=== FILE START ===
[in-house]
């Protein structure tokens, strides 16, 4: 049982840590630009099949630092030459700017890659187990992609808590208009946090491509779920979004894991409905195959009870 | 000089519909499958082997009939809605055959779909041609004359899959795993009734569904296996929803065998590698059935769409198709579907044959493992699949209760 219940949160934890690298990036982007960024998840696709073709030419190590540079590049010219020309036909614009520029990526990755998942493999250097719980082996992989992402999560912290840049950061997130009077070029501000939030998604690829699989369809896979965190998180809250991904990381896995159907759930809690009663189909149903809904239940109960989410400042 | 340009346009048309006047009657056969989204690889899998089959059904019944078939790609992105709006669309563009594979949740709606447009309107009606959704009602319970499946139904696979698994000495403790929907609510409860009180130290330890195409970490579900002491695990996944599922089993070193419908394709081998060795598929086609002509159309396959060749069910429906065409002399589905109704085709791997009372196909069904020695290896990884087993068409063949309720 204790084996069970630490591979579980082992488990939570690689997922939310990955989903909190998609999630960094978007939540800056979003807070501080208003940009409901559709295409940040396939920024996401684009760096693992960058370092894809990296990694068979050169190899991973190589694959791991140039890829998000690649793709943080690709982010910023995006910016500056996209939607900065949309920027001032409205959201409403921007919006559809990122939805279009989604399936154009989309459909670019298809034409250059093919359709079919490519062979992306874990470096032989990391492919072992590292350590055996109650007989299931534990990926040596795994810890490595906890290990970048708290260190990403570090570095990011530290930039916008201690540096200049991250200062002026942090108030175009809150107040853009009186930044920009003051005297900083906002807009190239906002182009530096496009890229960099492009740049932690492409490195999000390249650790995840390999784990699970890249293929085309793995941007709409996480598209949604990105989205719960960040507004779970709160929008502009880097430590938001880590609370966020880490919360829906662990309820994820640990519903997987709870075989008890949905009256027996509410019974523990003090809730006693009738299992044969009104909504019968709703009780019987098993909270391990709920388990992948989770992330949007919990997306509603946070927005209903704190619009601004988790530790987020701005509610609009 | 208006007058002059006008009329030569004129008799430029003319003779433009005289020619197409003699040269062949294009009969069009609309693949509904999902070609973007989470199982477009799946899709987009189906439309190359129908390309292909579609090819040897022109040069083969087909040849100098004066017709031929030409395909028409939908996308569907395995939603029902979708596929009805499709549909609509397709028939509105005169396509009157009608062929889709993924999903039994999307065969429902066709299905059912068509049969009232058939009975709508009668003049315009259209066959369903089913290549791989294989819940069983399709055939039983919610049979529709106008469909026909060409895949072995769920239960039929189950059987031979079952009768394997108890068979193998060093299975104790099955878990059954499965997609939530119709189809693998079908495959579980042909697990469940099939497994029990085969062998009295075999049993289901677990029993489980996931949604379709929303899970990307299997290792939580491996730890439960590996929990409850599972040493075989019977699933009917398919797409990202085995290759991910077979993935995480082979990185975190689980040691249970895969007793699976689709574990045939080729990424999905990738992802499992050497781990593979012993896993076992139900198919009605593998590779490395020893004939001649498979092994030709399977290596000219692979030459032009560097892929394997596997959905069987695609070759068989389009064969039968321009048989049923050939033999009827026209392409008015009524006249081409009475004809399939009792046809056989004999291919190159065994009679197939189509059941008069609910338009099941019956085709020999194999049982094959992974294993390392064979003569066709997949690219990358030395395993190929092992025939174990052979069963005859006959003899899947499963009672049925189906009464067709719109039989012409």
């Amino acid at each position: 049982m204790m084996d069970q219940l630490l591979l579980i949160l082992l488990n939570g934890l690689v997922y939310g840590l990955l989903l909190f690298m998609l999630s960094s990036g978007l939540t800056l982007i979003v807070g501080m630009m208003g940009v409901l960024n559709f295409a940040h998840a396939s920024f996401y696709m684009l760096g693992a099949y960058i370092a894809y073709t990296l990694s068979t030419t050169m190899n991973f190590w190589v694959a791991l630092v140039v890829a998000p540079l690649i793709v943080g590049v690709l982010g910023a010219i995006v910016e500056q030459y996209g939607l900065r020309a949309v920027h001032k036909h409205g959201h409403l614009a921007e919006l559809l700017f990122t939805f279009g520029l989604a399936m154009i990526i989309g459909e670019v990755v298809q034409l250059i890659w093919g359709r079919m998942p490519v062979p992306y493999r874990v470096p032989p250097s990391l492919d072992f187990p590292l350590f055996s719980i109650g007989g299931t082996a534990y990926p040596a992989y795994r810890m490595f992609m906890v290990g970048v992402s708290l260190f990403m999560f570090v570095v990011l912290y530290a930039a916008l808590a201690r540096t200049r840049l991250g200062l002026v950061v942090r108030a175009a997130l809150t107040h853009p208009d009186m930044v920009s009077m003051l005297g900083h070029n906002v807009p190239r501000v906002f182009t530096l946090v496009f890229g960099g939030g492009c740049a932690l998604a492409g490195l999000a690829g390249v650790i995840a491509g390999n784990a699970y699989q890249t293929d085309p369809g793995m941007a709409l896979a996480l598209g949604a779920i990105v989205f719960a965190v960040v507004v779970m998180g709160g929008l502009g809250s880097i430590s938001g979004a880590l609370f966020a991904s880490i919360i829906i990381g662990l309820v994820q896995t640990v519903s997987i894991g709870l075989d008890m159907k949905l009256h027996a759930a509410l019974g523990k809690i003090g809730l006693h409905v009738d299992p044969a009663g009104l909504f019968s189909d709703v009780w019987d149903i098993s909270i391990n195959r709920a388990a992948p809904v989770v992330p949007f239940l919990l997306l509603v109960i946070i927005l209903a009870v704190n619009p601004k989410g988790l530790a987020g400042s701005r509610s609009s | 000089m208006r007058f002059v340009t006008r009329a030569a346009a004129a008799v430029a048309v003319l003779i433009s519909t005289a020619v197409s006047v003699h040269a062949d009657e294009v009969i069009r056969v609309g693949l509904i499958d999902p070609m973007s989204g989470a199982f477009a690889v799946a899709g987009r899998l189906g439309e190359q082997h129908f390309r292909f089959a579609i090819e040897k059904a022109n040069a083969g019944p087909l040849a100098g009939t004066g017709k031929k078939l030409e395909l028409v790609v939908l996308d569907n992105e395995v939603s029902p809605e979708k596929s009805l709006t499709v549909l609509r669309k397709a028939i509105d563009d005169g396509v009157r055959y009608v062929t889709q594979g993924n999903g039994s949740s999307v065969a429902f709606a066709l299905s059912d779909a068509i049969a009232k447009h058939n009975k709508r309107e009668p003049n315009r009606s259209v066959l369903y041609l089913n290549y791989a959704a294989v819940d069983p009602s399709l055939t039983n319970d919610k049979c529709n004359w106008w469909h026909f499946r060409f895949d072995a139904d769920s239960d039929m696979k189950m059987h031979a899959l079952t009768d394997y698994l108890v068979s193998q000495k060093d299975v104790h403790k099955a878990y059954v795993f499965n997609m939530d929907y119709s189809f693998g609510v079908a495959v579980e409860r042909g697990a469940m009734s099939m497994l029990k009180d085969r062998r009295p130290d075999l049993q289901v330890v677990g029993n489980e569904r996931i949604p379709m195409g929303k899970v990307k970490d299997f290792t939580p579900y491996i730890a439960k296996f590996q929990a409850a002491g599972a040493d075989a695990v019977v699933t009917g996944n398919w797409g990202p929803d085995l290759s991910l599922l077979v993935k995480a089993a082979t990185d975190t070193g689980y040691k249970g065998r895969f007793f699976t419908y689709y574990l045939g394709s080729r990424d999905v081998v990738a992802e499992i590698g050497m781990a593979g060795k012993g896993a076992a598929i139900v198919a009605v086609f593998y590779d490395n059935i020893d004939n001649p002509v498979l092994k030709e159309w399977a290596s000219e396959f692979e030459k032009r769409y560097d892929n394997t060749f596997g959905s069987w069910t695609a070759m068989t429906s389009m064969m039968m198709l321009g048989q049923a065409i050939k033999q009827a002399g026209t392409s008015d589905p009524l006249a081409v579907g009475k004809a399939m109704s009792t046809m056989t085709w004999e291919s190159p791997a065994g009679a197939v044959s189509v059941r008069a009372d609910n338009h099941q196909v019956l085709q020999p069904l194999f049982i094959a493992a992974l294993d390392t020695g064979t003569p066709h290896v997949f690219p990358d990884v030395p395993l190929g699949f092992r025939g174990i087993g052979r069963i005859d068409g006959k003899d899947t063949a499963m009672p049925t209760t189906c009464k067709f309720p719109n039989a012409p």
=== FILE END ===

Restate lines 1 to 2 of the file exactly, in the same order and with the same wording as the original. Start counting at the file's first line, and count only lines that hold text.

[in-house]
């Protein structure tokens, strides 16, 4: 049982840590630009099949630092030459700017890659187990992609808590208009946090491509779920979004894991409905195959009870 | 000089519909499958082997009939809605055959779909041609004359899959795993009734569904296996929803065998590698059935769409198709579907044959493992699949209760 219940949160934890690298990036982007960024998840696709073709030419190590540079590049010219020309036909614009520029990526990755998942493999250097719980082996992989992402999560912290840049950061997130009077070029501000939030998604690829699989369809896979965190998180809250991904990381896995159907759930809690009663189909149903809904239940109960989410400042 | 340009346009048309006047009657056969989204690889899998089959059904019944078939790609992105709006669309563009594979949740709606447009309107009606959704009602319970499946139904696979698994000495403790929907609510409860009180130290330890195409970490579900002491695990996944599922089993070193419908394709081998060795598929086609002509159309396959060749069910429906065409002399589905109704085709791997009372196909069904020695290896990884087993068409063949309720 204790084996069970630490591979579980082992488990939570690689997922939310990955989903909190998609999630960094978007939540800056979003807070501080208003940009409901559709295409940040396939920024996401684009760096693992960058370092894809990296990694068979050169190899991973190589694959791991140039890829998000690649793709943080690709982010910023995006910016500056996209939607900065949309920027001032409205959201409403921007919006559809990122939805279009989604399936154009989309459909670019298809034409250059093919359709079919490519062979992306874990470096032989990391492919072992590292350590055996109650007989299931534990990926040596795994810890490595906890290990970048708290260190990403570090570095990011530290930039916008201690540096200049991250200062002026942090108030175009809150107040853009009186930044920009003051005297900083906002807009190239906002182009530096496009890229960099492009740049932690492409490195999000390249650790995840390999784990699970890249293929085309793995941007709409996480598209949604990105989205719960960040507004779970709160929008502009880097430590938001880590609370966020880490919360829906662990309820994820640990519903997987709870075989008890949905009256027996509410019974523990003090809730006693009738299992044969009104909504019968709703009780019987098993909270391990709920388990992948989770992330949007919990997306509603946070927005209903704190619009601004988790530790987020701005509610609009 | 208006007058002059006008009329030569004129008799430029003319003779433009005289020619197409003699040269062949294009009969069009609309693949509904999902070609973007989470199982477009799946899709987009189906439309190359129908390309292909579609090819040897022109040069083969087909040849100098004066017709031929030409395909028409939908996308569907395995939603029902979708596929009805499709549909609509397709028939509105005169396509009157009608062929889709993924999903039994999307065969429902066709299905059912068509049969009232058939009975709508009668003049315009259209066959369903089913290549791989294989819940069983399709055939039983919610049979529709106008469909026909060409895949072995769920239960039929189950059987031979079952009768394997108890068979193998060093299975104790099955878990059954499965997609939530119709189809693998079908495959579980042909697990469940099939497994029990085969062998009295075999049993289901677990029993489980996931949604379709929303899970990307299997290792939580491996730890439960590996929990409850599972040493075989019977699933009917398919797409990202085995290759991910077979993935995480082979990185975190689980040691249970895969007793699976689709574990045939080729990424999905990738992802499992050497781990593979012993896993076992139900198919009605593998590779490395020893004939001649498979092994030709399977290596000219692979030459032009560097892929394997596997959905069987695609070759068989389009064969039968321009048989049923050939033999009827026209392409008015009524006249081409009475004809399939009792046809056989004999291919190159065994009679197939189509059941008069609910338009099941019956085709020999194999049982094959992974294993390392064979003569066709997949690219990358030395395993190929092992025939174990052979069963005859006959003899899947499963009672049925189906009464067709719109039989012409």